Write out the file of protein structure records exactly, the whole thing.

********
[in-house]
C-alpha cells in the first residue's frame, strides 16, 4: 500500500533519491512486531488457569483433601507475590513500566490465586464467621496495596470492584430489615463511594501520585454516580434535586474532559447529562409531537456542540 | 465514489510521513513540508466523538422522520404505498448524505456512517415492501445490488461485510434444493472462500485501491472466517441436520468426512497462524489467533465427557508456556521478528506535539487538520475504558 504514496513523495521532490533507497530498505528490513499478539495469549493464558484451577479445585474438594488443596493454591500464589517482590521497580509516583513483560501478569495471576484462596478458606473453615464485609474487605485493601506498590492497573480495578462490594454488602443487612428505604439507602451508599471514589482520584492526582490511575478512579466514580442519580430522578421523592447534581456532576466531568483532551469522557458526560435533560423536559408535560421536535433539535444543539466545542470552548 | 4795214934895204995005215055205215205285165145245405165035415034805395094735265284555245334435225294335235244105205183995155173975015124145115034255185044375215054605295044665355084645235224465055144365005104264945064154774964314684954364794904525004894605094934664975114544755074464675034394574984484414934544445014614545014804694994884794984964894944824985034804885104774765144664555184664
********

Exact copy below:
[in-house]
C-alpha cells in the first residue's frame, strides 16, 4: 500500500533519491512486531488457569483433601507475590513500566490465586464467621496495596470492584430489615463511594501520585454516580434535586474532559447529562409531537456542540 | 465514489510521513513540508466523538422522520404505498448524505456512517415492501445490488461485510434444493472462500485501491472466517441436520468426512497462524489467533465427557508456556521478528506535539487538520475504558 504514496513523495521532490533507497530498505528490513499478539495469549493464558484451577479445585474438594488443596493454591500464589517482590521497580509516583513483560501478569495471576484462596478458606473453615464485609474487605485493601506498590492497573480495578462490594454488602443487612428505604439507602451508599471514589482520584492526582490511575478512579466514580442519580430522578421523592447534581456532576466531568483532551469522557458526560435533560423536559408535560421536535433539535444543539466545542470552548 | 4795214934895204995005215055205215205285165145245405165035415034805395094735265284555245334435225294335235244105205183995155173975015124145115034255185044375215054605295044665355084645235224465055144365005104264945064154774964314684954364794904525004894605094934664975114544755074464675034394574984484414934544445014614545014804694994884794984964894944824985034804885104774765144664555184664